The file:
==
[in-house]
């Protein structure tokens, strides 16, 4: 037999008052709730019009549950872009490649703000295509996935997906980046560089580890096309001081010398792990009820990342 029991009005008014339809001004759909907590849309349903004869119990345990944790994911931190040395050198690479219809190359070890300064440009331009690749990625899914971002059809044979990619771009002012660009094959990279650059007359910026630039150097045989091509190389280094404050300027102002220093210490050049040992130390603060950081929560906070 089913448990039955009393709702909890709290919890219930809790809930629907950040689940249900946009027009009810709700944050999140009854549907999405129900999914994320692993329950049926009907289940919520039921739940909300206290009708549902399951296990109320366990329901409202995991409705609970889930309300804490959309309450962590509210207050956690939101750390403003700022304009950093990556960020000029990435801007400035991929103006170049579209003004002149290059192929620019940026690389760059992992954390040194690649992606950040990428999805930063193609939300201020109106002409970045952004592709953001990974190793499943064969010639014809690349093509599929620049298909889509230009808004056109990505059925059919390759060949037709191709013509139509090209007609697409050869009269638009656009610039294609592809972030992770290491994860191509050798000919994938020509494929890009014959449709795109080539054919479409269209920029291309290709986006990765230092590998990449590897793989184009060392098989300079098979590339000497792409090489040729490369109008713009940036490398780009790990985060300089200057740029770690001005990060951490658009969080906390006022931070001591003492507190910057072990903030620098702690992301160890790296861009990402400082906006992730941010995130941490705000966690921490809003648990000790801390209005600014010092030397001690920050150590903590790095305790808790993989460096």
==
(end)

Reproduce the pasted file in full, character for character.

[in-house]
């Protein structure tokens, strides 16, 4: 037999008052709730019009549950872009490649703000295509996935997906980046560089580890096309001081010398792990009820990342 029991009005008014339809001004759909907590849309349903004869119990345990944790994911931190040395050198690479219809190359070890300064440009331009690749990625899914971002059809044979990619771009002012660009094959990279650059007359910026630039150097045989091509190389280094404050300027102002220093210490050049040992130390603060950081929560906070 089913448990039955009393709702909890709290919890219930809790809930629907950040689940249900946009027009009810709700944050999140009854549907999405129900999914994320692993329950049926009907289940919520039921739940909300206290009708549902399951296990109320366990329901409202995991409705609970889930309300804490959309309450962590509210207050956690939101750390403003700022304009950093990556960020000029990435801007400035991929103006170049579209003004002149290059192929620019940026690389760059992992954390040194690649992606950040990428999805930063193609939300201020109106002409970045952004592709953001990974190793499943064969010639014809690349093509599929620049298909889509230009808004056109990505059925059919390759060949037709191709013509139509090209007609697409050869009269638009656009610039294609592809972030992770290491994860191509050798000919994938020509494929890009014959449709795109080539054919479409269209920029291309290709986006990765230092590998990449590897793989184009060392098989300079098979590339000497792409090489040729490369109008713009940036490398780009790990985060300089200057740029770690001005990060951490658009969080906390006022931070001591003492507190910057072990903030620098702690992301160890790296861009990402400082906006992730941010995130941490705000966690921490809003648990000790801390209005600014010092030397001690920050150590903590790095305790808790993989460096």